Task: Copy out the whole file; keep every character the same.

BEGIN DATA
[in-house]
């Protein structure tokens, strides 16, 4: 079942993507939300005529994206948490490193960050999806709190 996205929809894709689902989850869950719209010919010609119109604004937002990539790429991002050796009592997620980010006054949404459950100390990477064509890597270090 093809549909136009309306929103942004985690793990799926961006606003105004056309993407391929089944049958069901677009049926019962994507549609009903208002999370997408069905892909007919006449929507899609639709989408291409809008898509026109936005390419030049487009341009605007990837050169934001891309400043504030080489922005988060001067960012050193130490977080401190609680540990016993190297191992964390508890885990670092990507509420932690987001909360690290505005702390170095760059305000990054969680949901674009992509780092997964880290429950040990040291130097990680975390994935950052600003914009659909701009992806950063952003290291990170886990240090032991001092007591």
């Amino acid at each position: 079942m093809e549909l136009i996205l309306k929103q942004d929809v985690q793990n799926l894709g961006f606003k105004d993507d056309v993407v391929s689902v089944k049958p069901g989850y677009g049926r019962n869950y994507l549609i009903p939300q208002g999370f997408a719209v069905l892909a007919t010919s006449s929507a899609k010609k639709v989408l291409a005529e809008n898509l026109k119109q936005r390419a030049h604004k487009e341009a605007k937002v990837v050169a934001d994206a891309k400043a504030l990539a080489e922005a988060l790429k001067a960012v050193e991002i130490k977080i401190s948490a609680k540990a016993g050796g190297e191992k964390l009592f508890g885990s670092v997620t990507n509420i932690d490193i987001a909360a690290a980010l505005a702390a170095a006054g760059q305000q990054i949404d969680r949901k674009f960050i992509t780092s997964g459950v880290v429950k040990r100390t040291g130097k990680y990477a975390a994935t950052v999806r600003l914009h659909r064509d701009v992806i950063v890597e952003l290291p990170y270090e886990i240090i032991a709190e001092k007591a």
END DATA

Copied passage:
[in-house]
């Protein structure tokens, strides 16, 4: 079942993507939300005529994206948490490193960050999806709190 996205929809894709689902989850869950719209010919010609119109604004937002990539790429991002050796009592997620980010006054949404459950100390990477064509890597270090 093809549909136009309306929103942004985690793990799926961006606003105004056309993407391929089944049958069901677009049926019962994507549609009903208002999370997408069905892909007919006449929507899609639709989408291409809008898509026109936005390419030049487009341009605007990837050169934001891309400043504030080489922005988060001067960012050193130490977080401190609680540990016993190297191992964390508890885990670092990507509420932690987001909360690290505005702390170095760059305000990054969680949901674009992509780092997964880290429950040990040291130097990680975390994935950052600003914009659909701009992806950063952003290291990170886990240090032991001092007591």
């Amino acid at each position: 079942m093809e549909l136009i996205l309306k929103q942004d929809v985690q793990n799926l894709g961006f606003k105004d993507d056309v993407v391929s689902v089944k049958p069901g989850y677009g049926r019962n869950y994507l549609i009903p939300q208002g999370f997408a719209v069905l892909a007919t010919s006449s929507a899609k010609k639709v989408l291409a005529e809008n898509l026109k119109q936005r390419a030049h604004k487009e341009a605007k937002v990837v050169a934001d994206a891309k400043a504030l990539a080489e922005a988060l790429k001067a960012v050193e991002i130490k977080i401190s948490a609680k540990a016993g050796g190297e191992k964390l009592f508890g885990s670092v997620t990507n509420i932690d490193i987001a909360a690290a980010l505005a702390a170095a006054g760059q305000q990054i949404d969680r949901k674009f960050i992509t780092s997964g459950v880290v429950k040990r100390t040291g130097k990680y990477a975390a994935t950052v999806r600003l914009h659909r064509d701009v992806i950063v890597e952003l290291p990170y270090e886990i240090i032991a709190e001092k007591a």